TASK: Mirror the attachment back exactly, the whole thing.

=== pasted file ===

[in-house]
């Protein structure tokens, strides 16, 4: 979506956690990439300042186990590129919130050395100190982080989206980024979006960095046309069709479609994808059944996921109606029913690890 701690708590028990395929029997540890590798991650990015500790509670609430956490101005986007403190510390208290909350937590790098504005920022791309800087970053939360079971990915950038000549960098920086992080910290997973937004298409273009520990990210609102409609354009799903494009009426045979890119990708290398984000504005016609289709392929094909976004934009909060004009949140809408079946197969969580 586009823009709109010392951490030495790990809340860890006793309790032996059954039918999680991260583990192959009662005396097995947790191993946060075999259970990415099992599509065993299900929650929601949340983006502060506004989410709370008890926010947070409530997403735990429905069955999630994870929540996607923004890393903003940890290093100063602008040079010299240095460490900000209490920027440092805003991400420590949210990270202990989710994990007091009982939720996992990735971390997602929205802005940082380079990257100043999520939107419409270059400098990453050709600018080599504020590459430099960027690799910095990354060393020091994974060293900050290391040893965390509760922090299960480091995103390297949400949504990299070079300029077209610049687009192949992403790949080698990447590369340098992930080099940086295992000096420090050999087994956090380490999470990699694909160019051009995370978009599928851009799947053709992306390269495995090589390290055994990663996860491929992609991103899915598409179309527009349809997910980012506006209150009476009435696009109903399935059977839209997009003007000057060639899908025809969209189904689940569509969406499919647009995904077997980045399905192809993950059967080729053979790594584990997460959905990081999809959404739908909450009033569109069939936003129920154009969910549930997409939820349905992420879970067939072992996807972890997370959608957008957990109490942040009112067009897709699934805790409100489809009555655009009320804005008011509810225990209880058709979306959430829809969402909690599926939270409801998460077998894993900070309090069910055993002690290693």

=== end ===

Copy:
[in-house]
């Protein structure tokens, strides 16, 4: 979506956690990439300042186990590129919130050395100190982080989206980024979006960095046309069709479609994808059944996921109606029913690890 701690708590028990395929029997540890590798991650990015500790509670609430956490101005986007403190510390208290909350937590790098504005920022791309800087970053939360079971990915950038000549960098920086992080910290997973937004298409273009520990990210609102409609354009799903494009009426045979890119990708290398984000504005016609289709392929094909976004934009909060004009949140809408079946197969969580 586009823009709109010392951490030495790990809340860890006793309790032996059954039918999680991260583990192959009662005396097995947790191993946060075999259970990415099992599509065993299900929650929601949340983006502060506004989410709370008890926010947070409530997403735990429905069955999630994870929540996607923004890393903003940890290093100063602008040079010299240095460490900000209490920027440092805003991400420590949210990270202990989710994990007091009982939720996992990735971390997602929205802005940082380079990257100043999520939107419409270059400098990453050709600018080599504020590459430099960027690799910095990354060393020091994974060293900050290391040893965390509760922090299960480091995103390297949400949504990299070079300029077209610049687009192949992403790949080698990447590369340098992930080099940086295992000096420090050999087994956090380490999470990699694909160019051009995370978009599928851009799947053709992306390269495995090589390290055994990663996860491929992609991103899915598409179309527009349809997910980012506006209150009476009435696009109903399935059977839209997009003007000057060639899908025809969209189904689940569509969406499919647009995904077997980045399905192809993950059967080729053979790594584990997460959905990081999809959404739908909450009033569109069939936003129920154009969910549930997409939820349905992420879970067939072992996807972890997370959608957008957990109490942040009112067009897709699934805790409100489809009555655009009320804005008011509810225990209880058709979306959430829809969402909690599926939270409801998460077998894993900070309090069910055993002690290693």